Cinematic Visual Representation of Refugee Journeys in Turkey in the Context of Precarious Class Dynamics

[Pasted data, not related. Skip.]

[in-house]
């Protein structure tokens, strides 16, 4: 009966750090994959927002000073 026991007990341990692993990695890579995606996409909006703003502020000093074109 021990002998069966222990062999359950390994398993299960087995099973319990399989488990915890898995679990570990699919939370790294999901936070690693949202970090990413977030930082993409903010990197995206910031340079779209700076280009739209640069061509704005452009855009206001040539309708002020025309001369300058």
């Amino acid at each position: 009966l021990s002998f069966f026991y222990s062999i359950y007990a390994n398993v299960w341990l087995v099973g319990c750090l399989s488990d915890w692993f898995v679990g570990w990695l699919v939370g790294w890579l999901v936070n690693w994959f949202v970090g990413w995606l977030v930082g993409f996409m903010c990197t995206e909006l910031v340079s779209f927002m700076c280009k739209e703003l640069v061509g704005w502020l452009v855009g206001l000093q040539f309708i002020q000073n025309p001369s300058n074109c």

AbstractIn this article, I comparatively analyse the imagery of precarious class through the narration of refugee journeys in Turkey for two different films, with an emphasis on the visuality of cinematic narration. Whilst The Guest Aleppo to Istanbul (2017) by Andaç Haznedaroğlu and More by Onur Saylak certainly offer different portrayals of refugees in Turkey, both reflect on the precarious class dynamics in the context of migration and reveal the complex interplay of citizenship, meritocracy and suffering. By focusing on precarious status, these fictional representations illustrate that the incoming non-citizens provide the opportunity of self-reflexibility for the host community members and expose the fragility of the border between the citizen-self and the refugee. I contend that such distinct comparative portrayals encompassing precarity instead of humanity, as common ground between host and new arrival populations, necessarily requires drawing upon a broader literature on the human conditions for politics of justice rather than pity.
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